How do you make readers get to the end of long articles? What are the pitfalls that lie in the way of people moving from writing short news stories to longer features? Do you ever feel like structuring long articles is a nightmarish hell that leaves you alone and weeping under your desk? In this session, Ed Yong and Helen Pearson will take you by the hand and bring you out of the Features Dark Place. Just remember, you’re not alone, we’re all in this together.
Producer and moderator: Alok Jha, Science correspondent of the Guardian
Ed Yong, Freelance science journalist
Helen Pearson, Chief features editor at Nature
Alok Jha is a science correspondent at the Guardian newspaper. As well as writing news and comment, he presents the Science Weekly podcast and is the author of two popular science books. He also regularly presents science programmes on BBC TV and radio.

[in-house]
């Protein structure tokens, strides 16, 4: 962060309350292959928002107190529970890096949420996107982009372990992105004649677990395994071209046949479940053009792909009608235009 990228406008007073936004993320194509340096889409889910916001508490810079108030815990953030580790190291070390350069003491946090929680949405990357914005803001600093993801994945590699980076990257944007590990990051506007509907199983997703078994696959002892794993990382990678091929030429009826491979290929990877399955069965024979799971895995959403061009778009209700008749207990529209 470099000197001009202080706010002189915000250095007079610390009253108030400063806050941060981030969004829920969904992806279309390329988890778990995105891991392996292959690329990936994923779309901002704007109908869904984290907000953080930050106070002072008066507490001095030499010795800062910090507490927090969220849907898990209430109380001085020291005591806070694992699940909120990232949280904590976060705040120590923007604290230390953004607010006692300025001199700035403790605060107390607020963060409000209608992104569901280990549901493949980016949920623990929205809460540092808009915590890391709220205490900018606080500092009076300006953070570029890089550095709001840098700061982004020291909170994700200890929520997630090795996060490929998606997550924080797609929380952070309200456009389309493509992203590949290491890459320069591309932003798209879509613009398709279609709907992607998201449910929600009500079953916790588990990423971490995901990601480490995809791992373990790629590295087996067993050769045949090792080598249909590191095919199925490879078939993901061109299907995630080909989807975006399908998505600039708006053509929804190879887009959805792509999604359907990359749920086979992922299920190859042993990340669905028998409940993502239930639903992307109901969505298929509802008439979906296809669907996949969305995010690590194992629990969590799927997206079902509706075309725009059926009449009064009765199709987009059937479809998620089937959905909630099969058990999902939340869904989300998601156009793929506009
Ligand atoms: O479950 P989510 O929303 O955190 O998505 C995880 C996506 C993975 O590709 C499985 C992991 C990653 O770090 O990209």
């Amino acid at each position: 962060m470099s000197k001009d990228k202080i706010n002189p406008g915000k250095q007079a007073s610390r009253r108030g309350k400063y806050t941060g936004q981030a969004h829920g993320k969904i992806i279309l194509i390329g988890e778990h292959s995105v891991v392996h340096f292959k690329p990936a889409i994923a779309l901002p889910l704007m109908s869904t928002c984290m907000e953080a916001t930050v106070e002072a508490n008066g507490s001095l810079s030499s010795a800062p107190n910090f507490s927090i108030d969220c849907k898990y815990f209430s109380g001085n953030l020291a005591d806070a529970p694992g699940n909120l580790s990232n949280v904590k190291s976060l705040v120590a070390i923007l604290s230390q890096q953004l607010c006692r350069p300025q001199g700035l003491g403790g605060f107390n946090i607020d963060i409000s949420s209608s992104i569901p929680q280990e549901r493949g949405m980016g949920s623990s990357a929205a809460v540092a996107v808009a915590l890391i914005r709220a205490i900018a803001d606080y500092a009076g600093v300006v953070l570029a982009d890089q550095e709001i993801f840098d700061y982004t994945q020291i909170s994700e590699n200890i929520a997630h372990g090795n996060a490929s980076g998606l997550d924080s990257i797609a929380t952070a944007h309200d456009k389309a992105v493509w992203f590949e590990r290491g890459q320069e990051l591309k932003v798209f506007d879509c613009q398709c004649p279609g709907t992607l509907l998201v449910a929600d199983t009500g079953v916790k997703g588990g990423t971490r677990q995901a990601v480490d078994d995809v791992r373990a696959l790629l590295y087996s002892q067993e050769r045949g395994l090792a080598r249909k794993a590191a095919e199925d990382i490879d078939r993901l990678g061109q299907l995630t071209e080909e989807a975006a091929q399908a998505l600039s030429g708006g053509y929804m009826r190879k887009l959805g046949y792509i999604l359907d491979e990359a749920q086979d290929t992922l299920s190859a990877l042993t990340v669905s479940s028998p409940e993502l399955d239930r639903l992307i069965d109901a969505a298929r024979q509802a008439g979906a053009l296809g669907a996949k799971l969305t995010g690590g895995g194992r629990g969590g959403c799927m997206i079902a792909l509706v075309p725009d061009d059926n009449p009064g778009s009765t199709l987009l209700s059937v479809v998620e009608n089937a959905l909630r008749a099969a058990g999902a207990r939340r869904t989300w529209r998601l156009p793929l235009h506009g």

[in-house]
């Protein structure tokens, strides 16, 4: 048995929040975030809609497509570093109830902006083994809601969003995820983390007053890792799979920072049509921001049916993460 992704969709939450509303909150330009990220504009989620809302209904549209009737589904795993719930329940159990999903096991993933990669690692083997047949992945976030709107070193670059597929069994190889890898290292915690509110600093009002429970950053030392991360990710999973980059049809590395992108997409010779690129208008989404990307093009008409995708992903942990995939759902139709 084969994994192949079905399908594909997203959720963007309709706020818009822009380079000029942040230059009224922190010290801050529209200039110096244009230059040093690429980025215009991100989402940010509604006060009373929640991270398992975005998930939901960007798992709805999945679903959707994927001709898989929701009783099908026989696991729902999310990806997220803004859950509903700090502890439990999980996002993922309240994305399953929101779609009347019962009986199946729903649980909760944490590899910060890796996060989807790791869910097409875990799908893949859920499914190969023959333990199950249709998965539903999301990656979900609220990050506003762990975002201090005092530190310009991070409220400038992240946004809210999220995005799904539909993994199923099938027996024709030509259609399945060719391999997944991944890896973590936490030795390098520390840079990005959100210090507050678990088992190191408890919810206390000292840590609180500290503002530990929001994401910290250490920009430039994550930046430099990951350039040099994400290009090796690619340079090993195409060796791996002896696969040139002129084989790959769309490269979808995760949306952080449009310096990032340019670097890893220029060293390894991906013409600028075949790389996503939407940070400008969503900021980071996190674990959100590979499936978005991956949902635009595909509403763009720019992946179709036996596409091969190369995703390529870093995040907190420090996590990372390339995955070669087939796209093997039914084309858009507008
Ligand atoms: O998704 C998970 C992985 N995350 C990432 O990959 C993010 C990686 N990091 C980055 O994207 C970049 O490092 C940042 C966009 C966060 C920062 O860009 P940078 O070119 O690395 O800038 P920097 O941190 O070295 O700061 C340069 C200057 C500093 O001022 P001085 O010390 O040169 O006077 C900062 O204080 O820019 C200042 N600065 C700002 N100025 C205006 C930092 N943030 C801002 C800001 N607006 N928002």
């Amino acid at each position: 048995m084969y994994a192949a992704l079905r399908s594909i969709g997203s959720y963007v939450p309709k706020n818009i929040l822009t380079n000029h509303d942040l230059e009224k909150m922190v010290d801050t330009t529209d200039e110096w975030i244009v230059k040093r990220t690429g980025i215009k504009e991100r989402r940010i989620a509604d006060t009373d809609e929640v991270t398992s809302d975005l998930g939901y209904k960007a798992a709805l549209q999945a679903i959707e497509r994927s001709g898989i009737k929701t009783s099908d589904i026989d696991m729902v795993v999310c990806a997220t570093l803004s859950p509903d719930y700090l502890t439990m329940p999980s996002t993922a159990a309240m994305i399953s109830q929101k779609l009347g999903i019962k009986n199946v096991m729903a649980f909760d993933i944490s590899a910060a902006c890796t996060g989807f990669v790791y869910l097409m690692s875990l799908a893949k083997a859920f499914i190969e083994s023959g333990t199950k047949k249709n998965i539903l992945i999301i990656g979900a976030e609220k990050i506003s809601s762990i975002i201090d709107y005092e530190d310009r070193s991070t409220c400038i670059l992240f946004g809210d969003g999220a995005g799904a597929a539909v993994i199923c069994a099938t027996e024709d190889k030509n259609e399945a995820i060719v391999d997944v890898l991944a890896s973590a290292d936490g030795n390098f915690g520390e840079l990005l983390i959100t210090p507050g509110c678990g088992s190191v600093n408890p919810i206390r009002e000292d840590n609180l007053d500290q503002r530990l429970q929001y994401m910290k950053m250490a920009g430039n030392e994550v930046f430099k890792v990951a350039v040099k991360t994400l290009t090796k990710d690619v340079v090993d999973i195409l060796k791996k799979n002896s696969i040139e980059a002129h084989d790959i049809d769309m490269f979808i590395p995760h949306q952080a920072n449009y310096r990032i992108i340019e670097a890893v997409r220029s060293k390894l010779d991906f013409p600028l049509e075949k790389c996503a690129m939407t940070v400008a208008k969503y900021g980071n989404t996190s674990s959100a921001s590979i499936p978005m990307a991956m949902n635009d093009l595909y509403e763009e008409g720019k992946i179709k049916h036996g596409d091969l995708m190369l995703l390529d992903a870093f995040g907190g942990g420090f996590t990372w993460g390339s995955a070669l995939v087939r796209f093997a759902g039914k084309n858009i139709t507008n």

Ed Yong is an award-winning science writer. His blog Not Exactly Rocket Science is hosted by National Geographic, and his work has also appeared in Nature, the BBC, New Scientist, Wired, the Guardian, and more. He lives in London with his wife.
Helene Pearson commissions, edits and oversees the features section for Nature magazine. She has been writing for Nature for more than a decade and her stories have won accolades including the Wistar Institute Science Journalism Award and the best feature award from the Association of British Science Writers. Helen has a degree in natural sciences from the University of Cambridge, a PhD in genetics and spent eight of her years with Nature in New York. Her book Lessons of a Lifetime — about a series of studies tracking the lives of over 70,000 people — will be published by Penguin in 2015.